When speech recognition software made its debut in the 1980s, some experts predicted it would replace transcriptionists within five years, according to the article. Though speech recognition has made dramatic advances since that time, it’s transcriptionists who are helping bridge the gaps in the technology and ensuring clinical documents are accurate.
“There was the naïve expectation that this was the solution for documentation,” Claudia Tessier, an HIM educator, told For the Record magazine. “But it’s neither quick nor easy. Documentation is more than spoken and written words. The whole record needs to be accurate and complete regardless of how it’s done.”
So why is it that today’s speech recognition technology, after about 30 years of use, is imperfect? At the core of the problem are audio files that are inaudible or difficult to understand. Background noise, low quality recordings, or ungrammatical sentences can all contribute to an incomplete and inaccurate record. And one block of missing dictation or one incorrect character can change the meaning of a document.
Integrating transcriptionists into the voice recognition process can be highly effective. Transcriptionists are able to draw on their experience in health care to identify gaps or errors in documentation, helping organizations get a higher return on their investment in their software application. Integrating transcriptionists into the process also ensures that patients’ clinical documents are accurate and minimizes administrative tasks from physician workflow.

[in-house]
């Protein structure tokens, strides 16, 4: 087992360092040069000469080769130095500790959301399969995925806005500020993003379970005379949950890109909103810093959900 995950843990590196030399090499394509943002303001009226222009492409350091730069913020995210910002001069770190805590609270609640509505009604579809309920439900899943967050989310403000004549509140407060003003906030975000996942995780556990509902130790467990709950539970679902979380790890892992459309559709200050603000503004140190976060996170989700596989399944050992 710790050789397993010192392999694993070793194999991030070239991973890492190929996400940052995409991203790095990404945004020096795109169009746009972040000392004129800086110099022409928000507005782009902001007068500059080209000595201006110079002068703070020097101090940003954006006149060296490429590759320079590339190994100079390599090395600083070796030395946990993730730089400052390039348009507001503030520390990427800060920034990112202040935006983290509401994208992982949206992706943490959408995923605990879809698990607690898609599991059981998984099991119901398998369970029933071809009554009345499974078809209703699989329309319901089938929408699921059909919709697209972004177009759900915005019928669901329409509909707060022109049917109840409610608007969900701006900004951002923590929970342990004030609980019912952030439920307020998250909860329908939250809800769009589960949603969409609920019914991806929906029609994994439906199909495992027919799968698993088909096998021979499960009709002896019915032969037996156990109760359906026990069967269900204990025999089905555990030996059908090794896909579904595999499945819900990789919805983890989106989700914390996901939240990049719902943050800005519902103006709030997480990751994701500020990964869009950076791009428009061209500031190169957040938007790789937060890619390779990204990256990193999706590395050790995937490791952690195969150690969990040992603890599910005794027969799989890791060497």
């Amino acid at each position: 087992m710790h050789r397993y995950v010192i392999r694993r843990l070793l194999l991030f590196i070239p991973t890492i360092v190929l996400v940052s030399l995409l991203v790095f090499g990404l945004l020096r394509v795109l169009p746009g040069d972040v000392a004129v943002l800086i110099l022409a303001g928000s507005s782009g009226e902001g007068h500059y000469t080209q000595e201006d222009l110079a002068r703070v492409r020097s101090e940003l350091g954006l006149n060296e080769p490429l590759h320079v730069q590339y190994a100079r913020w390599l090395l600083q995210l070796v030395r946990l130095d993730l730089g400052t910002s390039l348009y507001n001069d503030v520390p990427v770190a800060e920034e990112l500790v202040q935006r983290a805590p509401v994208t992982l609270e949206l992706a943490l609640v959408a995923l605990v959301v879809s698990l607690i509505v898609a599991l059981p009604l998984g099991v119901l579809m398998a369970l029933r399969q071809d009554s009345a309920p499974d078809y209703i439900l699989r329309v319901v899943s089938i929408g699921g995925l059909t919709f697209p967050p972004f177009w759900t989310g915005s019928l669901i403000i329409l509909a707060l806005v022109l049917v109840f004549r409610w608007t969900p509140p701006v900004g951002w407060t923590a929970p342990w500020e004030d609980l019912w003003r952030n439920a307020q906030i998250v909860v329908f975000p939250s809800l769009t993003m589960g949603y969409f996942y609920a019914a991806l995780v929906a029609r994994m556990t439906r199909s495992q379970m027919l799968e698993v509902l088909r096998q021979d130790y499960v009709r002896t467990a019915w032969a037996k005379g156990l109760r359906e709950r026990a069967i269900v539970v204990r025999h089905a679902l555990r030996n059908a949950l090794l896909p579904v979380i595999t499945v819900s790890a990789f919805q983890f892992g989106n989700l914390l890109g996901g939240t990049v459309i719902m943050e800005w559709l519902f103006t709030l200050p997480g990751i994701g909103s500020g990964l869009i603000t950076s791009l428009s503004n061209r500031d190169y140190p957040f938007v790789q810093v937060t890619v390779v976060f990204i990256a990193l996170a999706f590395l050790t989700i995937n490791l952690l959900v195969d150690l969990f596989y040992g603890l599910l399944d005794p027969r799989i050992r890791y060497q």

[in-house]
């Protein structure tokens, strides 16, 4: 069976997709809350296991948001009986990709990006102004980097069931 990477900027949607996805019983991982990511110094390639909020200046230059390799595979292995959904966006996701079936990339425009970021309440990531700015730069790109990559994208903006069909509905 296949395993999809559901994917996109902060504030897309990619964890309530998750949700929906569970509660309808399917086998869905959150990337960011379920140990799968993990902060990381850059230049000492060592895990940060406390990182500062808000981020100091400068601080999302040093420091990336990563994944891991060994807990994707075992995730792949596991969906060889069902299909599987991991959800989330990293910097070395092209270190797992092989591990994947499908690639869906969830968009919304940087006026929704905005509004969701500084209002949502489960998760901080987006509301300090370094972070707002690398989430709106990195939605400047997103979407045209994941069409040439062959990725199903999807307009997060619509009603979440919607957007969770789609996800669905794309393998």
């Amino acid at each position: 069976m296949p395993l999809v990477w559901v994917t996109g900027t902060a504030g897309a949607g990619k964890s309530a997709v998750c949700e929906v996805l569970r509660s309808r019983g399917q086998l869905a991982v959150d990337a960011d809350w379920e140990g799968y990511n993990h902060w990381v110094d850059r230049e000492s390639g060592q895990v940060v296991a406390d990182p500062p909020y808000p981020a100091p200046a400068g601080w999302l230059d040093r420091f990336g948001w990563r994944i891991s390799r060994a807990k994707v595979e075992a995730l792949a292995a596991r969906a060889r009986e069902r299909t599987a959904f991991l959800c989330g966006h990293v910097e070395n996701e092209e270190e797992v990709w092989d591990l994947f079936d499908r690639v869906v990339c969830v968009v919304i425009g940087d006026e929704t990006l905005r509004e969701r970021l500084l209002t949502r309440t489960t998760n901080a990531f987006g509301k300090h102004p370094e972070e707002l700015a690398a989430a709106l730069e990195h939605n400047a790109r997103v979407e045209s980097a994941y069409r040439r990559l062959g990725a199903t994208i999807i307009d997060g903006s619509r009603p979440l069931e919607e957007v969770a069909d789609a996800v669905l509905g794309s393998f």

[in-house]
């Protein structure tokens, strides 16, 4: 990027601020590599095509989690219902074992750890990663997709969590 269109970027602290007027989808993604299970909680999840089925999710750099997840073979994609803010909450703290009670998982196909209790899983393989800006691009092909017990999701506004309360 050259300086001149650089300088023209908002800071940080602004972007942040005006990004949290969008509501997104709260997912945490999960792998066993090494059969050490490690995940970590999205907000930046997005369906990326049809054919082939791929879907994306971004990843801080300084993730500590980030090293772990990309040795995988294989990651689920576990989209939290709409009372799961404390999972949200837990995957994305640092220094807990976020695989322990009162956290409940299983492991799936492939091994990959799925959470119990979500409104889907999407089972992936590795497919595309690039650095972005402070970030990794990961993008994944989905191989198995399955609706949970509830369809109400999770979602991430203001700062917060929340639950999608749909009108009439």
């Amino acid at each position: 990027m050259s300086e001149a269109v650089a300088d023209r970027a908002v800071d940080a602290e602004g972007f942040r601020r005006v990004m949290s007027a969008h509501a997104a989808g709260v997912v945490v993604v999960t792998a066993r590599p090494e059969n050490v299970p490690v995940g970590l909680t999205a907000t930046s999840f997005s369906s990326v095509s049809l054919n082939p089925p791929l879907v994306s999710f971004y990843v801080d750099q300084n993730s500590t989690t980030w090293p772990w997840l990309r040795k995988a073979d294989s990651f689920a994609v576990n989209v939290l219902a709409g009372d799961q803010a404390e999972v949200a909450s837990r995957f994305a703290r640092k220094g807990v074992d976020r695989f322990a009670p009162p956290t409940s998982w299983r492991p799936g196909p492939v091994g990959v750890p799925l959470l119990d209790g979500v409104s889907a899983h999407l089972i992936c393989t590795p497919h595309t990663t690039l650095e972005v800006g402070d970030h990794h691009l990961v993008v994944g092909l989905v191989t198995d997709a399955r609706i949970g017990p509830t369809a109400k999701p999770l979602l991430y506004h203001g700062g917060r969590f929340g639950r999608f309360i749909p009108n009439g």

Health care consultant Karen Davis told For the Record recently that educating physicians about speech recognition’s capabilities is important.
“From the physicians’ standpoint, they believe they can buy speech recognition software and that’s all they need to do to have an accurate record. They underestimate what transcriptionists do,” she said. “They buy a package and don’t evaluate how it enhances their workflow.”
That’s why for years we’ve recommended using voice recognition software with the help of our transcriptionists. After our voice recognition software auto-transcribes a doctor’s notes, our transcriptionists edit and finalize the document. When providers use our Silent Type Automated Records System (STARS), their clinical encounter documentation can be easily accessed and incorporated into an EMR. The result is consistently accurate clinical documentation.
Allured by lucrative “meaningful use” incentives offered by the federal government as part of the 2009 Health Information Technology for Economic and Clinical Health Act, physicians have been steadily swapping out their pens and pads for EMRs.
But while EMRs have been billed as a more effective way to store, access and analyze health data, the impact on health care hasn’t been universally good. Some physicians report that their EMRs are clunky and difficult to use, which has eaten into the time they can spend with patients.